When I was a child, my father’s consolational relish in the maelstrom of exam season was collecting ‘howlers’. I remember that our laughter was sometimes a rather ungenerous superciliousness about the plebbish children’s musical ignorance. We were pedantic both lexically and musically. But there was also a lovely warm merriment sometimes, akin to reading really good nonsense poetry, a kind of celebration.
I marked this sentence last week: “When Mr. Janice entered the living in his room the Janice was not smelling broadly”. Isn’t that wonderfully evocative? Makes you wonder if T.S. Eliot actually nicked many of his best lines from a teacher friend. It’s also prophetic- because B is away this week, I have not really “entered the living in” my new house either. Unfortunately, I AM indubitably “smelling broadly”, especially after cycling home from school at the hottest part of the day.
I also marked the following poem:
If I go away
You- the world-
Let it mourn to be sky
To stop breeding
For all dying
And never find the way back,
Never find the way back.
This extraordinary offering physically knocked me back in my chair in the staffroom, I was so surprised. (It isn’t a good idea to make any sudden moves on the staffroom chairs, both because all the ‘squares’ are rhombuses, giving a seated teacher the look of a bo’sun in a Force 6, and because they must be preserved, so that the most agile child available can continue to use them as a ladder to climb into the lab over the top of the staffroom wall each period (no, the key never turned up). I fear my parentheses are taking over: I’m going to have to start subsectioning my digressions at this rate.) I handed back the books with interest, looking for a moody, disturbed young person to collect this poem, but no: it’s the sunniest, cuddliest, dimpliest girl in the class.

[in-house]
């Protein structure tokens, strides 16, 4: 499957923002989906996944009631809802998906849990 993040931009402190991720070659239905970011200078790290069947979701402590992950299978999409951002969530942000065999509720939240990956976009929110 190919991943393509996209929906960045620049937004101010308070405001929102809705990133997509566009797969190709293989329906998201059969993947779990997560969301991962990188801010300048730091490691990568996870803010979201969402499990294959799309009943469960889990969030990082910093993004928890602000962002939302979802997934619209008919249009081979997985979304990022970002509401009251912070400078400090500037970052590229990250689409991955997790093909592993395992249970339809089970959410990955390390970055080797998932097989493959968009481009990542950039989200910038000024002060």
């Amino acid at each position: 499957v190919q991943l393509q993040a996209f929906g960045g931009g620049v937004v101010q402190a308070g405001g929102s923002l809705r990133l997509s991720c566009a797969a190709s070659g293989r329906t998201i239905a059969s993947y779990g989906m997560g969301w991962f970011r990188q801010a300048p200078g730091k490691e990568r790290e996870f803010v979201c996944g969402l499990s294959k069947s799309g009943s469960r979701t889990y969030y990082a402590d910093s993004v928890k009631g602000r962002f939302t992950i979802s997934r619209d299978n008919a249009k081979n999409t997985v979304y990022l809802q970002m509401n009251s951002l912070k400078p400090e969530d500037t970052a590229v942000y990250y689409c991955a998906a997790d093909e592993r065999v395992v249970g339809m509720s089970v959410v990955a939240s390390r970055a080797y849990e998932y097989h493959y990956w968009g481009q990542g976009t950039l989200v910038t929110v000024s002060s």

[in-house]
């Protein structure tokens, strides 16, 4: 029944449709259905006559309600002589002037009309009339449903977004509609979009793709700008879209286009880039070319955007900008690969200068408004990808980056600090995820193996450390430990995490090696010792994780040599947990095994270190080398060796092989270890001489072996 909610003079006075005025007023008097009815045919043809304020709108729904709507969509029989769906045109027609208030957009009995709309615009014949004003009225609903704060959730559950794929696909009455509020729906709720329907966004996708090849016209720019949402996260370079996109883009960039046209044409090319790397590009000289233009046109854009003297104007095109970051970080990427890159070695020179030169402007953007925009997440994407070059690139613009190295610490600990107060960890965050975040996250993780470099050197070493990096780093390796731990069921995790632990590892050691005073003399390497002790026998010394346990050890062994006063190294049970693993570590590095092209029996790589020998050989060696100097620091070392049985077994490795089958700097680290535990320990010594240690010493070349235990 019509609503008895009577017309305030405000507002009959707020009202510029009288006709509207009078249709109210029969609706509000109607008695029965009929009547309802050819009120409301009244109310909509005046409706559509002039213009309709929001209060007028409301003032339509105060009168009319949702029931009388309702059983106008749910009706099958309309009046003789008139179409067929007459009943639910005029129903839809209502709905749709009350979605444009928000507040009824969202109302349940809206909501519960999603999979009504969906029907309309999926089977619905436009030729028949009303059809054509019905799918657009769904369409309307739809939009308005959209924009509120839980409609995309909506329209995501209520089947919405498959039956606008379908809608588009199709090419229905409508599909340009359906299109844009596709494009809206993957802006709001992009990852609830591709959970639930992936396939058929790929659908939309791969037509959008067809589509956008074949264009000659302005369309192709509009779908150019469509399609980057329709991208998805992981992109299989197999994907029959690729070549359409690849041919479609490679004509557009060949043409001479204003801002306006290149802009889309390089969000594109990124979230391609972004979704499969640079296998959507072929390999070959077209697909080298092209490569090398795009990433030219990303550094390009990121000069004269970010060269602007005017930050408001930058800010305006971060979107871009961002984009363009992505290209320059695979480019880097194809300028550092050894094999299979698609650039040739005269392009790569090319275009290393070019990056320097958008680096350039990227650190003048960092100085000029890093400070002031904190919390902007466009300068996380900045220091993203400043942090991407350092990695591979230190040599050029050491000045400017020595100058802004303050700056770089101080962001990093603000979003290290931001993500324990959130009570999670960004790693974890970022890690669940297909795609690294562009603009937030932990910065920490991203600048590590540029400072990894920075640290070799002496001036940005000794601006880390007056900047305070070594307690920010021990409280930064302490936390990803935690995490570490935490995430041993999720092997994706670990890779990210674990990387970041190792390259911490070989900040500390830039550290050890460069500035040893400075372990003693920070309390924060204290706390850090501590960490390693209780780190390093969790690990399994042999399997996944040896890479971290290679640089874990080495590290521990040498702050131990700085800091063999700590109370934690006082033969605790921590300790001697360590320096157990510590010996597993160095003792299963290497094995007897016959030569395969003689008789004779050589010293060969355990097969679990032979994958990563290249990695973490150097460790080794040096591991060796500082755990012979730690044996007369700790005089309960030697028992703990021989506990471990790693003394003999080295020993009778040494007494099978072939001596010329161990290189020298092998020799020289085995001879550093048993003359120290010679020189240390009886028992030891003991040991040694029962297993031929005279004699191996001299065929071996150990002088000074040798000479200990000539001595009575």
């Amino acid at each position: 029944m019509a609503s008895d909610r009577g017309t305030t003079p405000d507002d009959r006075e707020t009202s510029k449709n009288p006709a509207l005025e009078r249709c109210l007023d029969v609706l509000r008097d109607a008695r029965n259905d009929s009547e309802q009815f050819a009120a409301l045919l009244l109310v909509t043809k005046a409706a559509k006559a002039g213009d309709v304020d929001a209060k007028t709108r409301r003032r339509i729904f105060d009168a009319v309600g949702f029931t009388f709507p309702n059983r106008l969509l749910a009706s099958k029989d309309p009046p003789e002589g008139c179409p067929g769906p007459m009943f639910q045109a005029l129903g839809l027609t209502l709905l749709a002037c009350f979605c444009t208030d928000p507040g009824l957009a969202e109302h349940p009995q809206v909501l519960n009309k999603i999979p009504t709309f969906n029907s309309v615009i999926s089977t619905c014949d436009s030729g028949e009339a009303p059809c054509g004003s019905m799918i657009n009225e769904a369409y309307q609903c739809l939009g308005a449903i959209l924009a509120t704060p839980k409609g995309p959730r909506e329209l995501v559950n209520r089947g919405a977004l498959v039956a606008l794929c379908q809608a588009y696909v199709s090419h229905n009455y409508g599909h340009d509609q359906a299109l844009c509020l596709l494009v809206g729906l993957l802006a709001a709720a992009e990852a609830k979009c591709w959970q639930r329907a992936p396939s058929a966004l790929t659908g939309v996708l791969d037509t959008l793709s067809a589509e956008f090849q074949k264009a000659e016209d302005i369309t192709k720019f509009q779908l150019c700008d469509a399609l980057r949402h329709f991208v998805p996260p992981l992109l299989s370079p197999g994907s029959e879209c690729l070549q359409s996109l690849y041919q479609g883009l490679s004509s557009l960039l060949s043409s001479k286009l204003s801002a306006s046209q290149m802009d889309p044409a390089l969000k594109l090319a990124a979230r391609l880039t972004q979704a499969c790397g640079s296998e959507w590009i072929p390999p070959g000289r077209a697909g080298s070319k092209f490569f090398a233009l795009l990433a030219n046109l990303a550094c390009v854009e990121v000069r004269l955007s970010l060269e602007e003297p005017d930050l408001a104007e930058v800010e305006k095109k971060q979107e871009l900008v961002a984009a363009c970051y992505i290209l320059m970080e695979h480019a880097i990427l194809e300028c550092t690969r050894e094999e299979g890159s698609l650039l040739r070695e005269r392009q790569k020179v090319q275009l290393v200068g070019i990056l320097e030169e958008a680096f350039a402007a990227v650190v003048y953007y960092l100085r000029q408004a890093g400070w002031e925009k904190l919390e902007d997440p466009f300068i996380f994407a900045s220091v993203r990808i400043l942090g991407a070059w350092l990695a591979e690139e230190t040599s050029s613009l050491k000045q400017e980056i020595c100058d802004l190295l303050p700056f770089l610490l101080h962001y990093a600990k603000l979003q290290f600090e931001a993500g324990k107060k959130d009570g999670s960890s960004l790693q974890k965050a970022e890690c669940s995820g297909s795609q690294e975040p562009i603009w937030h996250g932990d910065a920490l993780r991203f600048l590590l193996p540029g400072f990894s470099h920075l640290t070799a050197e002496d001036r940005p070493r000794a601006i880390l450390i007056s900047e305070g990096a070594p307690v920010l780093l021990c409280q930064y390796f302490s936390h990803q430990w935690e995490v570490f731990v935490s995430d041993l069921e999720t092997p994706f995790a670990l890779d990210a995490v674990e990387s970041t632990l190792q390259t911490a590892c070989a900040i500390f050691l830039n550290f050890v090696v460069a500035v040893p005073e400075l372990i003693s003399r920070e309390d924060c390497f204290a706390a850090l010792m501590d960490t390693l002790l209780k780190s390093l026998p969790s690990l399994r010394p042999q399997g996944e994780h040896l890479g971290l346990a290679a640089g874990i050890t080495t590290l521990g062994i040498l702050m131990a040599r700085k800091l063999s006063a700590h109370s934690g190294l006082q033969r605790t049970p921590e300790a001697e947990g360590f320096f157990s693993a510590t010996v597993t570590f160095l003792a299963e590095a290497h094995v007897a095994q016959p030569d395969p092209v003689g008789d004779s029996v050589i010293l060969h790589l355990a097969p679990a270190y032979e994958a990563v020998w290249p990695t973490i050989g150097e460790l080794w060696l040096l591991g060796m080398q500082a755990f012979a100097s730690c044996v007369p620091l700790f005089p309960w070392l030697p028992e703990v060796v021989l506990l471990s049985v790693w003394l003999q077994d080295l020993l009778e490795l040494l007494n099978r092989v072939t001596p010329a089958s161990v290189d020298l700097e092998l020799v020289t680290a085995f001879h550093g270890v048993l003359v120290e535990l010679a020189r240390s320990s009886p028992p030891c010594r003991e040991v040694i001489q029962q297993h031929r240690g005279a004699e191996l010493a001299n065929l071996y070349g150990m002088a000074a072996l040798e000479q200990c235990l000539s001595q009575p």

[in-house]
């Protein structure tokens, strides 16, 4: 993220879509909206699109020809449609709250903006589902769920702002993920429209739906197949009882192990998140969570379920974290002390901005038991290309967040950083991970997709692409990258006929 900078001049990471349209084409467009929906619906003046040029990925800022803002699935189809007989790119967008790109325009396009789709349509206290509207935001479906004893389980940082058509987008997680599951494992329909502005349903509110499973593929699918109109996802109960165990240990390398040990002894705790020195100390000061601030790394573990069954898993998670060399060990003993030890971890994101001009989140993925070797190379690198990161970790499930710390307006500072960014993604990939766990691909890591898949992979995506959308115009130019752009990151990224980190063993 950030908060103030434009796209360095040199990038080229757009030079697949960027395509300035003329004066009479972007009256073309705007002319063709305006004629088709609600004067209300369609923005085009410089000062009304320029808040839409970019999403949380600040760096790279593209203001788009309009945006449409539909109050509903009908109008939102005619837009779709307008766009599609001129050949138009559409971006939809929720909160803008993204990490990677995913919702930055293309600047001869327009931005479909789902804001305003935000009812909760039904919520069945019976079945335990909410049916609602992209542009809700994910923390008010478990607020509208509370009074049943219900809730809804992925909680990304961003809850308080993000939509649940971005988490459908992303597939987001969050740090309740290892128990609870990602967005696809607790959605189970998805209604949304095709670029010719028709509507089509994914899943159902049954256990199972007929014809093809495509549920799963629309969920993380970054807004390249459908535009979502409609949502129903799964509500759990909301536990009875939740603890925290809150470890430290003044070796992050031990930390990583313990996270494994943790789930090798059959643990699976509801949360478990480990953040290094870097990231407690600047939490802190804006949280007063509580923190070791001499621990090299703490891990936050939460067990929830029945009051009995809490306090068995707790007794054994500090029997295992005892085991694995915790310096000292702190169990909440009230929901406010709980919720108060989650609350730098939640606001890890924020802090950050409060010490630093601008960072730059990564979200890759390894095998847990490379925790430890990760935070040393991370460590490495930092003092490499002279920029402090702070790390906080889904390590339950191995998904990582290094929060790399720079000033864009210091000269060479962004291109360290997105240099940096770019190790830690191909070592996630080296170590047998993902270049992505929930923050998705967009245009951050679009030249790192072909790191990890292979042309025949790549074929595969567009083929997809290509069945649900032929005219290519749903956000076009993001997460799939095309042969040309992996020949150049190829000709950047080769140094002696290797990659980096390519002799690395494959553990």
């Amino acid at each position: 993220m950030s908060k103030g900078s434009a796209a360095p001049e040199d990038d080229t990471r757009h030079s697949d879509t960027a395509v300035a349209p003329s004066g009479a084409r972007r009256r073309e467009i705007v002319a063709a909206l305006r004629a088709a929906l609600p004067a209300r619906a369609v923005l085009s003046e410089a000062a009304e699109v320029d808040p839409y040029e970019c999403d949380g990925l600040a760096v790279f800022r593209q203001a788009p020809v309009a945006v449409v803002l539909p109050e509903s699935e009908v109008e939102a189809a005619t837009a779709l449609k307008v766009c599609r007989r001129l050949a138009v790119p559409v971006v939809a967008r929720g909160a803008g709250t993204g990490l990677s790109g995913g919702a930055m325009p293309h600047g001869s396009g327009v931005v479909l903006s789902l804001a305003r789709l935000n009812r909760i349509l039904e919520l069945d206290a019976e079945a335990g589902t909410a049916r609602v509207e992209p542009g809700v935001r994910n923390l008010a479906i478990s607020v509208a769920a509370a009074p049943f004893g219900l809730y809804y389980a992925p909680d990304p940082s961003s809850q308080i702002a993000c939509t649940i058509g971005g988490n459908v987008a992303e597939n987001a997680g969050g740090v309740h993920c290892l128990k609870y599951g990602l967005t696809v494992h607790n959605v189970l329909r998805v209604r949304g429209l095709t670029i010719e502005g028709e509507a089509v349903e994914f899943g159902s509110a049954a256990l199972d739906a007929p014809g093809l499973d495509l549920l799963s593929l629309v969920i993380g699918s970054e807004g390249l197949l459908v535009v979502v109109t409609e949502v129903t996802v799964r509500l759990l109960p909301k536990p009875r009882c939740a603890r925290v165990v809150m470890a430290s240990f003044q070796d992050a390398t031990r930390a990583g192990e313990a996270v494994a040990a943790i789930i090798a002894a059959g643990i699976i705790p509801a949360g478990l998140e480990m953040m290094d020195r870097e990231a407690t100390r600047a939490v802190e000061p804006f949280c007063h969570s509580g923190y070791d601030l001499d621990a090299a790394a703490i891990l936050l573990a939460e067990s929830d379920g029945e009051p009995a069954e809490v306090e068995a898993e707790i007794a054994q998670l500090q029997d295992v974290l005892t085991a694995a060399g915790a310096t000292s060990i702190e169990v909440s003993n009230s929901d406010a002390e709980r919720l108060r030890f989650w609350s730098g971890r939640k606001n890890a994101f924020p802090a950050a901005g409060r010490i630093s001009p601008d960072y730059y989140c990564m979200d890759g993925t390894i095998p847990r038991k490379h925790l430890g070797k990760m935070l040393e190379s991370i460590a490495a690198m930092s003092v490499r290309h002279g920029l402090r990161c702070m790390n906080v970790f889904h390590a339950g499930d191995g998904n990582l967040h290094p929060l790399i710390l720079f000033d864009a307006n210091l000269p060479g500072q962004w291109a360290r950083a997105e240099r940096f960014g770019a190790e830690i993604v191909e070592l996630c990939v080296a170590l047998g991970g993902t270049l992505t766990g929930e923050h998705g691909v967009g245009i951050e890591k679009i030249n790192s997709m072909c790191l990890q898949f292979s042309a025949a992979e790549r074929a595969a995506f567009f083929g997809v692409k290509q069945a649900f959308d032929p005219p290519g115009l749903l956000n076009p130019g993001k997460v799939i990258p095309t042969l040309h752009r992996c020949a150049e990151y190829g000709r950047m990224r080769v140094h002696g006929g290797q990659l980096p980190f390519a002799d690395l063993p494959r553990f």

School continues to be grinding, poignant, mundane and worthwhile in pretty much equal measures. I carry a bit more frustration, a lot more names and a complete set of waterproofing with me this week: Thomas drawled with his slow grin when he saw me set off the other day, “You walk wid da loooooong boots today, Miss Searah”. And like teachers all over the world, I'm very, very thrilled that it's Friday!